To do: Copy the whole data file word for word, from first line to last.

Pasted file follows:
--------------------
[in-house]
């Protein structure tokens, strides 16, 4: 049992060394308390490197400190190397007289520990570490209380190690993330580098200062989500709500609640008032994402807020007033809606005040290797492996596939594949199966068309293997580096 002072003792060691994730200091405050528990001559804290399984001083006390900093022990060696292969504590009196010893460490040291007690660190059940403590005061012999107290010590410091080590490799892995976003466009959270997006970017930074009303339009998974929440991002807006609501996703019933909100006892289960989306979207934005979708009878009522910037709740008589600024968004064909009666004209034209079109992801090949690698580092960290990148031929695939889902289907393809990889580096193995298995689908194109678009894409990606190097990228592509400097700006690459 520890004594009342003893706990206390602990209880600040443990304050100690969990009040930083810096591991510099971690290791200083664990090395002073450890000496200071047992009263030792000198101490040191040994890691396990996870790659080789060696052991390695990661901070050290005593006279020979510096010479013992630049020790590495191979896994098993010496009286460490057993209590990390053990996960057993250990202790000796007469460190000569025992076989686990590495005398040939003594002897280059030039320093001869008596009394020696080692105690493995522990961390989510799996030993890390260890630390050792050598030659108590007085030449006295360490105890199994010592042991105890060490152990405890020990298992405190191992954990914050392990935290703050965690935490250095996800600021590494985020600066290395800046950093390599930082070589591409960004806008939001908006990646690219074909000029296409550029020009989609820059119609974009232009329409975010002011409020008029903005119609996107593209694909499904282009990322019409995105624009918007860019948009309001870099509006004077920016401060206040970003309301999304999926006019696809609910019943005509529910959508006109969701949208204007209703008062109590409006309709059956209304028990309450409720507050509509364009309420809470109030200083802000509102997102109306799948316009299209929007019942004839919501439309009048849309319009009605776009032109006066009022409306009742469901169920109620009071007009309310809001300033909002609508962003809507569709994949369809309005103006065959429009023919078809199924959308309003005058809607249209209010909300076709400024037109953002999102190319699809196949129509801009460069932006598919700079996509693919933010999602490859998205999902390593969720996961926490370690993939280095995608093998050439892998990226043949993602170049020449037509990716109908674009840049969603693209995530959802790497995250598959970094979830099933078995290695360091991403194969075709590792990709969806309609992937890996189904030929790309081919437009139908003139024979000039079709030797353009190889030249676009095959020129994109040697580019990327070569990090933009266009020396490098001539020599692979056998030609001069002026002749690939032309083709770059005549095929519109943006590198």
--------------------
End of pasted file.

[in-house]
């Protein structure tokens, strides 16, 4: 049992060394308390490197400190190397007289520990570490209380190690993330580098200062989500709500609640008032994402807020007033809606005040290797492996596939594949199966068309293997580096 002072003792060691994730200091405050528990001559804290399984001083006390900093022990060696292969504590009196010893460490040291007690660190059940403590005061012999107290010590410091080590490799892995976003466009959270997006970017930074009303339009998974929440991002807006609501996703019933909100006892289960989306979207934005979708009878009522910037709740008589600024968004064909009666004209034209079109992801090949690698580092960290990148031929695939889902289907393809990889580096193995298995689908194109678009894409990606190097990228592509400097700006690459 520890004594009342003893706990206390602990209880600040443990304050100690969990009040930083810096591991510099971690290791200083664990090395002073450890000496200071047992009263030792000198101490040191040994890691396990996870790659080789060696052991390695990661901070050290005593006279020979510096010479013992630049020790590495191979896994098993010496009286460490057993209590990390053990996960057993250990202790000796007469460190000569025992076989686990590495005398040939003594002897280059030039320093001869008596009394020696080692105690493995522990961390989510799996030993890390260890630390050792050598030659108590007085030449006295360490105890199994010592042991105890060490152990405890020990298992405190191992954990914050392990935290703050965690935490250095996800600021590494985020600066290395800046950093390599930082070589591409960004806008939001908006990646690219074909000029296409550029020009989609820059119609974009232009329409975010002011409020008029903005119609996107593209694909499904282009990322019409995105624009918007860019948009309001870099509006004077920016401060206040970003309301999304999926006019696809609910019943005509529910959508006109969701949208204007209703008062109590409006309709059956209304028990309450409720507050509509364009309420809470109030200083802000509102997102109306799948316009299209929007019942004839919501439309009048849309319009009605776009032109006066009022409306009742469901169920109620009071007009309310809001300033909002609508962003809507569709994949369809309005103006065959429009023919078809199924959308309003005058809607249209209010909300076709400024037109953002999102190319699809196949129509801009460069932006598919700079996509693919933010999602490859998205999902390593969720996961926490370690993939280095995608093998050439892998990226043949993602170049020449037509990716109908674009840049969603693209995530959802790497995250598959970094979830099933078995290695360091991403194969075709590792990709969806309609992937890996189904030929790309081919437009139908003139024979000039079709030797353009190889030249676009095959020129994109040697580019990327070569990090933009266009020396490098001539020599692979056998030609001069002026002749690939032309083709770059005549095929519109943006590198």